Millennial Kosher
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Millennial Kosher Cookbook Review


Millennial Kosher: Get your copy on Amazon! 

My first thought on receiving my copy of the gorgeous Millennial Kosher by the talented Chanie Apfelbaum of Busy in Brooklyn fame was, do my little Go Chanie dance. A GenXer, conveniently revamped and rejuvenated (ever so little) as Millennial for the purpose of her catchy book title, dared to display tacos on her book cover. It conjured up the epic line in The Devil Wears PradaI mean you eat carbs, for Chrissake!

That’s right! Chanie made sure to set the fun and playful tone even before you get a chance to open the book. Thank goodness, none of the didactic preachy food trends du jour that we get bombarded with daily, all in the name of Millennial political food correctness. Phew, for a while there I confess I was a little concerned with the title: Is Millennial Kosher another tiresome list of admonitions about Paleo, Keto, detox, sprouted, raw, low carb, no grain, gluten-free, vegan? But Chanie is no slave to any of the hype. The food-fad coast is clear, so go right ahead and dig in!

All your favorite foods are included in Millennial Kosher.

The repertoire is blissfully expansive, not restrictive. Seasonal, colorful and vibrant. And she knows we don’t like to slave away in the kitchen (duh!), so the recipes are straightforward, with only few steps and few utensils from beginning to end.

I trust you will make peace with a good number of dishes you used to have trouble getting near as a teenager: dismal memories of that overcooked salmon, those greasy short ribs, those cloying lokshin, those unappealing beets, that honey cake that remained in its wrappings and kept changing hands? Give them all another chance, as they were “reinvented for the modern palate”; they make a slick comeback, lightened up, accessible and streamlined. And yes, youthful is the right word.

Chanie has quite an eye for photography.

Of course we all knew that from frequent visits to her site. But there is something immensely appealing in the book’s beautiful photos (all hers, by the way, and one for every single dish; these two facts alone are pretty amazing); they look like what you would be served in a modern, all right, millennial, diner. At once modern and timeless, with a rustic flair. Just take a look, on pages 114-115, at the kale-ale-kielbasa soup, at the wonderful quaint crockery it is displayed in!

Chanie liberally borrows from familiar and popular crowd pleasers, and runs with them. In her creative hands, school-lunch chicken nuggets with mayo get all dressed up as corn chex nuggets with maple mustard aioli; she spreads the harissa love really thick in her chicken sliders; old world matzah balls find their sexy way in minestrone; love me some of her spice-rub short ribs with parsnip puree.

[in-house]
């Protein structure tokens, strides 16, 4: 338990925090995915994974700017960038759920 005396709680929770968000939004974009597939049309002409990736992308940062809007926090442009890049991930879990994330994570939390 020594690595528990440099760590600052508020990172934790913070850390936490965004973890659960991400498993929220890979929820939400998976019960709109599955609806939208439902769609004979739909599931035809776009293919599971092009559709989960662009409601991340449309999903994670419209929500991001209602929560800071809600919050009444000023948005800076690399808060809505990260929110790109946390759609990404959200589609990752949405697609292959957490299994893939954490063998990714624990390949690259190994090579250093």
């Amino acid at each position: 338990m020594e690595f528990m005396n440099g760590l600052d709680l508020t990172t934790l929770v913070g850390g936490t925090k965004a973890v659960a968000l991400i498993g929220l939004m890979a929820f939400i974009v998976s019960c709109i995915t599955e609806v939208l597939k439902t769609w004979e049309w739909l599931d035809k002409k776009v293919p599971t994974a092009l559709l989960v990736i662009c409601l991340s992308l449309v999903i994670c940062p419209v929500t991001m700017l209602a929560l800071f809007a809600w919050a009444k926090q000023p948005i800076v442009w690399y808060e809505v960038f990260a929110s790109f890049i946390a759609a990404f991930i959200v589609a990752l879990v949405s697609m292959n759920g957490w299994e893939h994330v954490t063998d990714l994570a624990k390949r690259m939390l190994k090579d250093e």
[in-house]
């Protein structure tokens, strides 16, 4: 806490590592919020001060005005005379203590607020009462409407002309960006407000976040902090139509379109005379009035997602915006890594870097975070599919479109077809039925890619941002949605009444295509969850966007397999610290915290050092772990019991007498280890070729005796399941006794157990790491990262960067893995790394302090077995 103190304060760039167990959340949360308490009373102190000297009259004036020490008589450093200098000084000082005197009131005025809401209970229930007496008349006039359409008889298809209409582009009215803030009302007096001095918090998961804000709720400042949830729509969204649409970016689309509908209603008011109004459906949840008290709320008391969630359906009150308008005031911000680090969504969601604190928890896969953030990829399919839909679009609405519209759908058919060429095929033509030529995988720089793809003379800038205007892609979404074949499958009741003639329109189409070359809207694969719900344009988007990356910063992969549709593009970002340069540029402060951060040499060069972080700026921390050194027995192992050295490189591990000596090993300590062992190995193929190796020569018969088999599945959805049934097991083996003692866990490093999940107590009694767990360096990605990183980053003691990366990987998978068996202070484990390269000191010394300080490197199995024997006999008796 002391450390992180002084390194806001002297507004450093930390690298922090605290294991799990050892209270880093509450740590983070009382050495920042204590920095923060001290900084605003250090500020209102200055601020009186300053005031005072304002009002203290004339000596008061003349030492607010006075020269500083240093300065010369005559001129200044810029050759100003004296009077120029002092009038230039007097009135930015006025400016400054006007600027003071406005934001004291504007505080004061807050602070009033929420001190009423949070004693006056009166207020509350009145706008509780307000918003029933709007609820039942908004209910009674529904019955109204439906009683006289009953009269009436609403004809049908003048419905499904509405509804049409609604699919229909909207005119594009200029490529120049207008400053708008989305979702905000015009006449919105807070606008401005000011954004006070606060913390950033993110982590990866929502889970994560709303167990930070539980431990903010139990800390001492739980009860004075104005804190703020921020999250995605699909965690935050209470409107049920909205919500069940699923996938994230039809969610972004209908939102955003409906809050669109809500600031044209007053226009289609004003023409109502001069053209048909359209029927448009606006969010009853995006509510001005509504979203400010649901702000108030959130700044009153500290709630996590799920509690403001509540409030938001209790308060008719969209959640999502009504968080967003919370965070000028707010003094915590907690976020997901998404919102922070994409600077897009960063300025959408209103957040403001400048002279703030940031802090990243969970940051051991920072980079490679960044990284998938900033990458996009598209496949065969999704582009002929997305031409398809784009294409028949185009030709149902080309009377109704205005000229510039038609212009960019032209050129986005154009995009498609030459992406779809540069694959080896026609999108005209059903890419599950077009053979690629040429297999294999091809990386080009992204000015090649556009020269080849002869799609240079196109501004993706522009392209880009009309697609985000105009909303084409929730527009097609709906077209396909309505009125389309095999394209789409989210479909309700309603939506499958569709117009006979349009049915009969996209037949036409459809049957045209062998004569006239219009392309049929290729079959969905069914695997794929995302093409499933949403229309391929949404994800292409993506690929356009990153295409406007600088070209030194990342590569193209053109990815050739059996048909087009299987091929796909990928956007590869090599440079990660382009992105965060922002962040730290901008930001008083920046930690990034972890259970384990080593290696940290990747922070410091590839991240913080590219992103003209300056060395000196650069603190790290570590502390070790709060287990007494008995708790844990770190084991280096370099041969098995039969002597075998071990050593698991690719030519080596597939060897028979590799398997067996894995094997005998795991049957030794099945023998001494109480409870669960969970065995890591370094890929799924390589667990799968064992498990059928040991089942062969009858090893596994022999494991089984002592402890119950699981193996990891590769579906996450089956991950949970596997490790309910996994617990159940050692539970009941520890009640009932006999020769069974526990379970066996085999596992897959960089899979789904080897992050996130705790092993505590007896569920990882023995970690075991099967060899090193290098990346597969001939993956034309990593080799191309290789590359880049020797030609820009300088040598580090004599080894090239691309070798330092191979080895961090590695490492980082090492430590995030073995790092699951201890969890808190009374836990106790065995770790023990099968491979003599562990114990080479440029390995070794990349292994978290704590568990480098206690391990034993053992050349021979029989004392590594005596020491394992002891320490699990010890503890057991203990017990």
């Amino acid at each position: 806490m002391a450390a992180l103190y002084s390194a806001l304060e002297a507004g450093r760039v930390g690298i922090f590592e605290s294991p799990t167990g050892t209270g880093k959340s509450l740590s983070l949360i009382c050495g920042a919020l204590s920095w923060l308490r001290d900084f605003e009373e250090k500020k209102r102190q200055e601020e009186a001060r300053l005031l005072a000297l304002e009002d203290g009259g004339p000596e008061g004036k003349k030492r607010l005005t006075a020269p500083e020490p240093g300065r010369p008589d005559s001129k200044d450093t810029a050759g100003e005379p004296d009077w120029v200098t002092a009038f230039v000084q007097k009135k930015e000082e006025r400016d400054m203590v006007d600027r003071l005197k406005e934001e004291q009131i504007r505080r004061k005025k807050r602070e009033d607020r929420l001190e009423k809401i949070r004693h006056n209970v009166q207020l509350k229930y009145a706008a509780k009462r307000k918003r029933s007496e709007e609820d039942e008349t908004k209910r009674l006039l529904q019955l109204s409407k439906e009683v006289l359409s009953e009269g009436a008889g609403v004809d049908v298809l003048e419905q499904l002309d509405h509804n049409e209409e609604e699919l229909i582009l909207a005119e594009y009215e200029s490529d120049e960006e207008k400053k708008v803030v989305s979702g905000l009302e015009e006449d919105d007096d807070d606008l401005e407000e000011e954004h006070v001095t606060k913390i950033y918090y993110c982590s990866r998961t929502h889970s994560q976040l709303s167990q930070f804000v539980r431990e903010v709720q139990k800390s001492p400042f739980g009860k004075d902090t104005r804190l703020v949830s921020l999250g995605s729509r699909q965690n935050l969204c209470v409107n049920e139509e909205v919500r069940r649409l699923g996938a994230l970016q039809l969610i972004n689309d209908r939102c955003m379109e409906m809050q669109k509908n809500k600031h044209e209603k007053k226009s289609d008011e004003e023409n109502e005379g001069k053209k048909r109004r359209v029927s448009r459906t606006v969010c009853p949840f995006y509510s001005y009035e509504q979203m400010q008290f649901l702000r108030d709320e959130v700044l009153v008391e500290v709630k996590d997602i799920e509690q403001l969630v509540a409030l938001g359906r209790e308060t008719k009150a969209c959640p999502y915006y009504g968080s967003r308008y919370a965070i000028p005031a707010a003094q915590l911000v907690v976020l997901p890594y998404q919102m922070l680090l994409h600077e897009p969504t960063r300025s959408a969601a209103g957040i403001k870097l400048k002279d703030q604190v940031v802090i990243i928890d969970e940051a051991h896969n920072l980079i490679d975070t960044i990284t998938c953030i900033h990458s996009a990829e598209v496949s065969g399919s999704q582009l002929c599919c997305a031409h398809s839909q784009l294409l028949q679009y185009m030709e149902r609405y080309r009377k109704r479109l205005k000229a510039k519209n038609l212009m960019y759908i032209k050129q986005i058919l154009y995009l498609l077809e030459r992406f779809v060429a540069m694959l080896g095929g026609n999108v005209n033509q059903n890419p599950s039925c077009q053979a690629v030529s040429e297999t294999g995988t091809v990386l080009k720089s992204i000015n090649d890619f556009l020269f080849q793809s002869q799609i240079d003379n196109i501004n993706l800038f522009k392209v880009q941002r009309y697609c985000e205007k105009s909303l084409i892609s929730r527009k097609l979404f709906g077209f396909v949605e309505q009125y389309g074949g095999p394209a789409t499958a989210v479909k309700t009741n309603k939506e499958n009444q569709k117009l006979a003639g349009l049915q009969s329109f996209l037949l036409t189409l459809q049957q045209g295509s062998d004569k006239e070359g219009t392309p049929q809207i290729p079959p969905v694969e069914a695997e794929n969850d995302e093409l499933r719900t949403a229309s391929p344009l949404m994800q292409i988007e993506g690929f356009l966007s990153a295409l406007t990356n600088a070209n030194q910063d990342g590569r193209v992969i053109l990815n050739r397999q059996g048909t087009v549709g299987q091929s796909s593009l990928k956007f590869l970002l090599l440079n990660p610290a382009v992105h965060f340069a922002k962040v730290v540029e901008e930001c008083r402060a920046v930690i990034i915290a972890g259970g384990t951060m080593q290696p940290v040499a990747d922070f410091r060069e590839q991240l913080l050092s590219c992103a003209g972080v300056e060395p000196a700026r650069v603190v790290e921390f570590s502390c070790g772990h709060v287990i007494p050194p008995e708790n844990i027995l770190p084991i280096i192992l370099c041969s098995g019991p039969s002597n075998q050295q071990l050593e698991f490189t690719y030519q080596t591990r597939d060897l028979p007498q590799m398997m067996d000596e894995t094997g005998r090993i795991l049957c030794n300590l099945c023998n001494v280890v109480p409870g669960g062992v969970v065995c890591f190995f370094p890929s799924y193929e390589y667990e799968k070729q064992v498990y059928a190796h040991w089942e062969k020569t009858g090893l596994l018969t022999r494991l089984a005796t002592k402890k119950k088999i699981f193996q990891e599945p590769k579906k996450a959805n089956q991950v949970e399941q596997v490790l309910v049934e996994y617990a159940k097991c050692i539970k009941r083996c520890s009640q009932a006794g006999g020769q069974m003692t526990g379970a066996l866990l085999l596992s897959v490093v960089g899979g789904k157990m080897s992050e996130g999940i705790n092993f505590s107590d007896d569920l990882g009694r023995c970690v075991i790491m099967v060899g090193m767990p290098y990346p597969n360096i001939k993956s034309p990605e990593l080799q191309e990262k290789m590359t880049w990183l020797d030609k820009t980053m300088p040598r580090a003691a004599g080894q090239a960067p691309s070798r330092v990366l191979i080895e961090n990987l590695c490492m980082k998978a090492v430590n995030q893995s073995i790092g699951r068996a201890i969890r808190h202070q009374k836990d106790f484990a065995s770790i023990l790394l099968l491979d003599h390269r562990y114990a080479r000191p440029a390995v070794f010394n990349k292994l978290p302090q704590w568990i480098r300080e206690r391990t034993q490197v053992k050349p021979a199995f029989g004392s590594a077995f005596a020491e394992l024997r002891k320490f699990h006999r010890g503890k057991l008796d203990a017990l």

The soups in Millennial Kosher deserve a special mention

Most of them achieve the status of a complete meal. Veggies, grains, meat, noodles, all aboard in a single pot: to name just a few soup winners, Bubby’s cabbage soup with flanken, pea soup with smoked turkey, and the aforementioned kale-ale-kielbasa soup. Comfort foods at their best and simplest, and most unpretentious.

Something did get me stumped in the soup chapter:

Vegetable stock, Chicken stock. Hello, where did it all come from? Was is homemade? Store-bought? Canned? Reconstituted? It goes totally undiscussed and remains a mystery, ever the controversial don’t-ask-don’t-tell ingredient. If I missed a clarification as to their sources, I will stand corrected. Stock, broth and bouillon always being issued from dubious intractable lineage, it would have been a comfort to have it frankly discussed in an intro to the soup chapter.

Savory snacks, spicy and smoky!

That includes savory granola: they might even be the new croutons!

The Millennial Kosher Last Course

Dessert often opts for not taking itself too seriously in Chanie’s repertoire. Some desserts even flirt with silly. One senses that she is more at home as a cook than as a baker, and you know what, that’s OK, as she has contributed enough wonderful stuff to the cause.
Still, that mean-looking red wine chocolate cake with poached pears, cowboy biscotti and fruit crisp (a winter one and a summer one) look mighty inviting!

So proud of her! Wishing her Hatlacha. May her masterpiece take her to the most exciting places!